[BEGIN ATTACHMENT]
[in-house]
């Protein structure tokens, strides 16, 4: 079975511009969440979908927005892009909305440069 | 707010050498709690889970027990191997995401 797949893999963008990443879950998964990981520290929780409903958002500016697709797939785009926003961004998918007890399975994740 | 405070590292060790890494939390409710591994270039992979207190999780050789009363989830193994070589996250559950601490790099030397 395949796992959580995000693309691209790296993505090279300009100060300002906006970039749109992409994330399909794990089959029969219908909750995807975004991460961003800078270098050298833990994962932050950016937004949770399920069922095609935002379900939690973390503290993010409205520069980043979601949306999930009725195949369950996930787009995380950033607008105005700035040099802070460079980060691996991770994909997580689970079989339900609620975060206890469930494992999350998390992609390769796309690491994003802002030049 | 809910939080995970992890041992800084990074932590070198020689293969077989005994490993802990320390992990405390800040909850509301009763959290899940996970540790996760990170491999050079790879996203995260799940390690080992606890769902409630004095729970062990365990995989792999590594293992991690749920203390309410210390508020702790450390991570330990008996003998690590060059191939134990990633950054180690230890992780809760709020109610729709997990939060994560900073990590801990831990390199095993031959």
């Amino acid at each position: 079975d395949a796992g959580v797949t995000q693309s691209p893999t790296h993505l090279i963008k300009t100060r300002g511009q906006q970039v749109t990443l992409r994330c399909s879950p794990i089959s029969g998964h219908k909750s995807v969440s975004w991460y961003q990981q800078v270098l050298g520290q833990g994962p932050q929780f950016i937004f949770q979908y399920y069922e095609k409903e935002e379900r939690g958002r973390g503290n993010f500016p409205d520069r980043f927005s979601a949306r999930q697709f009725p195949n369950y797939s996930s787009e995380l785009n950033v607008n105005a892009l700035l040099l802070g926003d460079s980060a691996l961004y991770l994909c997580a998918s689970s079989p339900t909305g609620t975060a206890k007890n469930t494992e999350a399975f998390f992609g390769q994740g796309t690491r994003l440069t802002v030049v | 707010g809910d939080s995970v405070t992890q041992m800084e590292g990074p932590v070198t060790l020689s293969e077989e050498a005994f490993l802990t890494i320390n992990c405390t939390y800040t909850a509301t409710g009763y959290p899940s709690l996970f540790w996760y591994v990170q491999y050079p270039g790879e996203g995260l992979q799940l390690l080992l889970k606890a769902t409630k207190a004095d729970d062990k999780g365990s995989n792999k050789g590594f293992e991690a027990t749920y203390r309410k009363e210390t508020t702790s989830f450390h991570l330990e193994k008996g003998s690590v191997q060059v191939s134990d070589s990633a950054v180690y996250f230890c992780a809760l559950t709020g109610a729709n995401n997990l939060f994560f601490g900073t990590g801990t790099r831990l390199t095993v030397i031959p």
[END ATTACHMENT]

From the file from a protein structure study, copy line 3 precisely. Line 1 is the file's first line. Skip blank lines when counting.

């Amino acid at each position: 079975d395949a796992g959580v797949t995000q693309s691209p893999t790296h993505l090279i963008k300009t100060r300002g511009q906006q970039v749109t990443l992409r994330c399909s879950p794990i089959s029969g998964h219908k909750s995807v969440s975004w991460y961003q990981q800078v270098l050298g520290q833990g994962p932050q929780f950016i937004f949770q979908y399920y069922e095609k409903e935002e379900r939690g958002r973390g503290n993010f500016p409205d520069r980043f927005s979601a949306r999930q697709f009725p195949n369950y797939s996930s787009e995380l785009n950033v607008n105005a892009l700035l040099l802070g926003d460079s980060a691996l961004y991770l994909c997580a998918s689970s079989p339900t909305g609620t975060a206890k007890n469930t494992e999350a399975f998390f992609g390769q994740g796309t690491r994003l440069t802002v030049v | 707010g809910d939080s995970v405070t992890q041992m800084e590292g990074p932590v070198t060790l020689s293969e077989e050498a005994f490993l802990t890494i320390n992990c405390t939390y800040t909850a509301t409710g009763y959290p899940s709690l996970f540790w996760y591994v990170q491999y050079p270039g790879e996203g995260l992979q799940l390690l080992l889970k606890a769902t409630k207190a004095d729970d062990k999780g365990s995989n792999k050789g590594f293992e991690a027990t749920y203390r309410k009363e210390t508020t702790s989830f450390h991570l330990e193994k008996g003998s690590v191997q060059v191939s134990d070589s990633a950054v180690y996250f230890c992780a809760l559950t709020g109610a729709n995401n997990l939060f994560f601490g900073t990590g801990t790099r831990l390199t095993v030397i031959p």